reprinted from The Vermont Standard
By Eric Francis, Standard Correspondent
A truly unique honor is going to befall Woodstock Union High School next month, proving once again that it’s nice to have friends in high places.
For the first time ever, the five justices of the Vermont Supreme Court will hold one of their actual court sessions in a public school, affording 400 WUHS students the opportunity to come into the auditorium throughout the day to watch oral arguments from the lawyers in five current cases that are before the court for consideration.
“The idea to bring the Supreme Court into public schools is one I had based upon my discussion with members of the Maine and New Hampshire Supreme Courts concerning their visits to public schools,”
Associate Justice Harold “Duke” Eaton Jr., himself a 1973 graduate of WUHS, explained this week.
“I raised the issue with my colleagues on the Vermont court, who were unanimously in favor of doing it,” Justice Eaton continued, noting that “Woodstock was asked because I wanted our initial visit to be to my alma mater.”
Normally the justices hear the vast majority of cases in their ornate Supreme Court building, which sits on the lawn of Vermont’s Statehouse in Montpelier, but over the years “the supremes” have developed a fall tradition of heading out for what they call “On The Road” sessions somewhere around the state, usually at a local courthouse in one of Vermont’s thirteen counties, or, in recent years, at the Vermont Law School in South Royalton.
WUHSMS Principal Garon Smail, who once had the New Hampshire Supreme Court visit a previous school of his in the Granite State, noted that schools “strive to engage our students in authentic learning experiences” while calling the upcoming Oct. 12 event at WUHS, “an incredible opportunity for students to witness our law-based society in action and up close.”
Other area schools are being invited to send their students to see the proceedings in Woodstock next month and members of the public can also attend although anyone wishing to do so should come a bit early in order to clear routine security screening and be prepared to observe Vermont’s normal rules of public court etiquette.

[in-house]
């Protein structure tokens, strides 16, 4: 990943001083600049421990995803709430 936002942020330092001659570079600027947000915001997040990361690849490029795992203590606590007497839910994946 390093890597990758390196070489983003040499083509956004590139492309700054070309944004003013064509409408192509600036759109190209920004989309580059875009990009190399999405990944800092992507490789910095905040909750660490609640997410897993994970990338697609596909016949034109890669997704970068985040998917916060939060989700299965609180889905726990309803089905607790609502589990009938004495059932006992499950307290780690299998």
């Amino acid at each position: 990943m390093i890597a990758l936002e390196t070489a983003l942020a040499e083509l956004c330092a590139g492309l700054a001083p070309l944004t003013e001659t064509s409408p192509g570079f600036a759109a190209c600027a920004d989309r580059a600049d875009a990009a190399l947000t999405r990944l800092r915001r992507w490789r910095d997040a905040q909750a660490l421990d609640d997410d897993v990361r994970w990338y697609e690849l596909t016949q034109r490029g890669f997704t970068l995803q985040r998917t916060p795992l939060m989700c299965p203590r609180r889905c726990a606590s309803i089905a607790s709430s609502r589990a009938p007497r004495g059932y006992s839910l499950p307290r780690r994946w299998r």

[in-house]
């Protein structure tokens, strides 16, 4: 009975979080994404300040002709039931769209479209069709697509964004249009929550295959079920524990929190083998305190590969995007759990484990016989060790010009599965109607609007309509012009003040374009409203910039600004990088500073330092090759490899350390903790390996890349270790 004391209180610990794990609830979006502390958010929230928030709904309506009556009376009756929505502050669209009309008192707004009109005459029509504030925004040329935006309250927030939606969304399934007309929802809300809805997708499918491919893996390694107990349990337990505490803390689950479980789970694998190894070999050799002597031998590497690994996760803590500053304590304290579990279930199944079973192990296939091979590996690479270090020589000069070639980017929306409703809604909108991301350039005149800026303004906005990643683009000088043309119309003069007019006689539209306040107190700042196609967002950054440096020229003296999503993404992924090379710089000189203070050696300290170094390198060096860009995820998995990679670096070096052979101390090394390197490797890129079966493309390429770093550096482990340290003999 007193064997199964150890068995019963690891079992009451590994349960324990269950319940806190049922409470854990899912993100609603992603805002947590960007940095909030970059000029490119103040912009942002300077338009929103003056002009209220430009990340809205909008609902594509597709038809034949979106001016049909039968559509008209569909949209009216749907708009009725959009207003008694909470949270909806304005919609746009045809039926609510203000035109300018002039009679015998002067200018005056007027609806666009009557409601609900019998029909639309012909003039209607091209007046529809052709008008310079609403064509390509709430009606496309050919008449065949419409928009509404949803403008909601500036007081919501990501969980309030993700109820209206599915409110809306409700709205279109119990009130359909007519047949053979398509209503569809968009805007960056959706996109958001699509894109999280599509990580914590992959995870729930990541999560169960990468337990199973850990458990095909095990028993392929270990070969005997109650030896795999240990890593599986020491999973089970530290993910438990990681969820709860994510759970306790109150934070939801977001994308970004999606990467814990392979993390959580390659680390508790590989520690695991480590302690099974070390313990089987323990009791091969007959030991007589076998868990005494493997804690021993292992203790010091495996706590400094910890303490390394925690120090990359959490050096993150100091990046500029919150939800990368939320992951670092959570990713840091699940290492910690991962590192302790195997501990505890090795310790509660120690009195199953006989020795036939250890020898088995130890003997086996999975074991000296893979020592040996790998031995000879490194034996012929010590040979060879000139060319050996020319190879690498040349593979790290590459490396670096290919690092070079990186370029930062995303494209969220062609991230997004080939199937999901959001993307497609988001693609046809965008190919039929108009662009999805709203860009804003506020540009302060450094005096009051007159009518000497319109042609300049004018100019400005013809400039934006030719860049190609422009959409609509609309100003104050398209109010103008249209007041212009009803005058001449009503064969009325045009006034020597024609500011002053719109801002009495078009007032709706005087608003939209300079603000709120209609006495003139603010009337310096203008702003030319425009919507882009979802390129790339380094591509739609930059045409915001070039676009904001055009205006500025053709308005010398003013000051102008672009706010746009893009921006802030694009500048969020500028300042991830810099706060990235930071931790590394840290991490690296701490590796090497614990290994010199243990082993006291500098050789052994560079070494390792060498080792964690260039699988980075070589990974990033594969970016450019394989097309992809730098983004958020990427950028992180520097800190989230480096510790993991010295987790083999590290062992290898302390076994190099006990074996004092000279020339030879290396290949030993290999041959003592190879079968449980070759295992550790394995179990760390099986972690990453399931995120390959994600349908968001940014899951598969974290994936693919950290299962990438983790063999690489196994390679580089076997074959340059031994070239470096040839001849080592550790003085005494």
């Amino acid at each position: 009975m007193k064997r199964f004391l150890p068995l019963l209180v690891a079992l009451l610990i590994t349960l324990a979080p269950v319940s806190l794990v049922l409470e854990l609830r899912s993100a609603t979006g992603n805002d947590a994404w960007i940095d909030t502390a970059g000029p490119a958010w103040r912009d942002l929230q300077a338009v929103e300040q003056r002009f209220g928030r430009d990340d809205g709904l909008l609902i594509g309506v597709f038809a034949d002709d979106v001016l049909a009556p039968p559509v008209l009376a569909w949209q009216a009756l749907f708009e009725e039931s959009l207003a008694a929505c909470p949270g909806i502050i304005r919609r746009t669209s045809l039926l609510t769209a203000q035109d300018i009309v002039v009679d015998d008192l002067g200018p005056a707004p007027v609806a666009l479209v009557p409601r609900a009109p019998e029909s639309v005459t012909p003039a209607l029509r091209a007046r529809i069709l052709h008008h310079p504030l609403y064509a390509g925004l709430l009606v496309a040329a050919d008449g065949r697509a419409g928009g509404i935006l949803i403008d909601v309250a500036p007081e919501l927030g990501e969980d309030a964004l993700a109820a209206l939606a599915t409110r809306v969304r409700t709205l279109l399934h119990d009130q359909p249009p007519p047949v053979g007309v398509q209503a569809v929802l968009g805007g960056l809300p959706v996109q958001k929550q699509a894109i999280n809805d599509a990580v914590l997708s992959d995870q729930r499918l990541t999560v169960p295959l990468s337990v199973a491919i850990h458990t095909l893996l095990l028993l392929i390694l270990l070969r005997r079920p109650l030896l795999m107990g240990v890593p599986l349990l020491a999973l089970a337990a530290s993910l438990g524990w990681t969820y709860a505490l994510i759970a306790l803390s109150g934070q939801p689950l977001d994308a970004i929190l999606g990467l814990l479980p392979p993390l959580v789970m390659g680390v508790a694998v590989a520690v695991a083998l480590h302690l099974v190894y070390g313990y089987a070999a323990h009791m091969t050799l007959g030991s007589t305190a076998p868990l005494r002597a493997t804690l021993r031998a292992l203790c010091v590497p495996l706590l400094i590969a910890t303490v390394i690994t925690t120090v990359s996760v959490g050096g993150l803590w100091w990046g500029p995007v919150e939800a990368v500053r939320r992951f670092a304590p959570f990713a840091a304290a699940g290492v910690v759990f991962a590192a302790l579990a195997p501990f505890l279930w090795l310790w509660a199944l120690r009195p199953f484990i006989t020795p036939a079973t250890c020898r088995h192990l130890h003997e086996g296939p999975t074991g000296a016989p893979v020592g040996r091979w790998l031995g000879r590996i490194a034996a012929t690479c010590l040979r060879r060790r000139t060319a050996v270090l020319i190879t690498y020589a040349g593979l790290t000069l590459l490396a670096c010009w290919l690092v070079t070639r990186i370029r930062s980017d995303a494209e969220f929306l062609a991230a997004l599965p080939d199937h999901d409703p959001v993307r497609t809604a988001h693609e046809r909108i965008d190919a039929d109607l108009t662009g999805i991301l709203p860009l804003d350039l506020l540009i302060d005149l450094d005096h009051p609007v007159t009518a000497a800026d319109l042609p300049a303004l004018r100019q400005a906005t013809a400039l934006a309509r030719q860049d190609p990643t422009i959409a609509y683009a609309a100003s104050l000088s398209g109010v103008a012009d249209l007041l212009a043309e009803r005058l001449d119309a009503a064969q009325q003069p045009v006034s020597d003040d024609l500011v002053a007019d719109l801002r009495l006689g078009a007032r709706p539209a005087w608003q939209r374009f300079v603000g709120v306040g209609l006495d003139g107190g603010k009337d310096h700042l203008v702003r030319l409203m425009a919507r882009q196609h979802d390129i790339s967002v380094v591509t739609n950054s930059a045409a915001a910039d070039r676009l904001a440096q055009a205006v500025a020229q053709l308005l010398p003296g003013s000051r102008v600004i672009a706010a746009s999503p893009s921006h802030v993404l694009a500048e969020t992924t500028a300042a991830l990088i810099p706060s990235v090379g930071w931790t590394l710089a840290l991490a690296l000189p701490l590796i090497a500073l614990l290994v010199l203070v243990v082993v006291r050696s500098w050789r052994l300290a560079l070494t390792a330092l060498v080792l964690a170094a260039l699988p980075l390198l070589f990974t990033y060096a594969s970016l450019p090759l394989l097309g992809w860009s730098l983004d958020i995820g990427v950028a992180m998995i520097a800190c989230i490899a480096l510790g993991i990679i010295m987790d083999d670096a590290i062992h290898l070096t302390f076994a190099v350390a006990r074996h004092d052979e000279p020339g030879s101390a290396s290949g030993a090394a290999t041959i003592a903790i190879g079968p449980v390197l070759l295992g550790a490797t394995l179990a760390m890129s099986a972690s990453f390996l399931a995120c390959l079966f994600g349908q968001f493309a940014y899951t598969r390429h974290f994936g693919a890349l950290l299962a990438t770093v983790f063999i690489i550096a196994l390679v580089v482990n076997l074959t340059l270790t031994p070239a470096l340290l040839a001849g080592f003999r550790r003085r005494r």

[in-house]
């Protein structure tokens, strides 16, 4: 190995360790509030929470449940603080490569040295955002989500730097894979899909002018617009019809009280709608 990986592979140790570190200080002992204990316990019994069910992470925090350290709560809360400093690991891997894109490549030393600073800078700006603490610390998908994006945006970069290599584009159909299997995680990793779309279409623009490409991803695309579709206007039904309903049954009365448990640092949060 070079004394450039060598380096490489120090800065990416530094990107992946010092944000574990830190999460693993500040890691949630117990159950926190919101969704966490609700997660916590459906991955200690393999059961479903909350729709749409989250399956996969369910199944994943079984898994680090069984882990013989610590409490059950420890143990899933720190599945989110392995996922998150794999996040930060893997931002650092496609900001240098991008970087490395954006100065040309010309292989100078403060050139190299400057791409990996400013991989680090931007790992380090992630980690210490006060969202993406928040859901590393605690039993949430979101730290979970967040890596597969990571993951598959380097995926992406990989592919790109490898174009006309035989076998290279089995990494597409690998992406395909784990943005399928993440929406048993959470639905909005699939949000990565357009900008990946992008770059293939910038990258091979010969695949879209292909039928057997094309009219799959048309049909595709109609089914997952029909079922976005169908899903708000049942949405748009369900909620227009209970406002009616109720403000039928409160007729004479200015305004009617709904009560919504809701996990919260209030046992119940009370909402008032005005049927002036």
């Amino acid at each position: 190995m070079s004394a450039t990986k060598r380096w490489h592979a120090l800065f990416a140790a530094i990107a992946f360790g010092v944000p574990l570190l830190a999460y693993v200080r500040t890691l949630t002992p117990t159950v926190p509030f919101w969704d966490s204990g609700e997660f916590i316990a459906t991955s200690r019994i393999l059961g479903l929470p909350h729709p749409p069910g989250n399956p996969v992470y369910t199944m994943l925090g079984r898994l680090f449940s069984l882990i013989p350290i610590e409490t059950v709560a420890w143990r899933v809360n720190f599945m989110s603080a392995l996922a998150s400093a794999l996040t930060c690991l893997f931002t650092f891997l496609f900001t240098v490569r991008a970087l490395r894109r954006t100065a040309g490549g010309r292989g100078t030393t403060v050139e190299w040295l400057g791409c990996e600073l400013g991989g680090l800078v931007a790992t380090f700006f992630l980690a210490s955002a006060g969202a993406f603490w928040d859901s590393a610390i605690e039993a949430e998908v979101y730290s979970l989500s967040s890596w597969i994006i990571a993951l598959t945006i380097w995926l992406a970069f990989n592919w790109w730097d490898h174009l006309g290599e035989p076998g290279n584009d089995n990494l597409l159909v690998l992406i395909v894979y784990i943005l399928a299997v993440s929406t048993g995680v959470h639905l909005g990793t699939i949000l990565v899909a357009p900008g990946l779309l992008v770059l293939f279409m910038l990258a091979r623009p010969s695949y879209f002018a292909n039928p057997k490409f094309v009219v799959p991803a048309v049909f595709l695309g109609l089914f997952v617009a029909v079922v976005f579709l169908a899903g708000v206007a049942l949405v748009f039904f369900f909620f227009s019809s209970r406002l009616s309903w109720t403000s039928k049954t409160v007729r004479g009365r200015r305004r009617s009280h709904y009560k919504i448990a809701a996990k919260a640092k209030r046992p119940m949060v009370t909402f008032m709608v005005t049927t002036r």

“Given the increased interest in the rule of law based upon current national issues, having arguments in a public school is a good way to educate students about the judicial branch of government and its interaction with the other two branches,” Justice Eaton said, adding, “We hope the arguments
will serve as way to educate students, and members of the public about the role of the Supreme Court in deciding the issues of importance to Vermonters.”
Aside from the unusual setting, the actual court proceedings will stick closely to the way they would unfold before the supreme court with attorneys from each side being given 15 minutes to argue their case, but the justices will also hold morning and afternoon question-and-answer sessions with students and eat lunch with them in the WUHS cafeteria.
“It’s incumbent on judges and lawyers to support outreach and education,” Chief Justice Paul Reiber said in a statement about the event, adding, “This will be a live lesson in civics.”
For his part, Justice Eaton added, “It shouldn’t just be judges and attorneys who understand how it works. It needs to be everybody.”
This article first appeared in the September 28, 2017 edition of the Vermont Standard.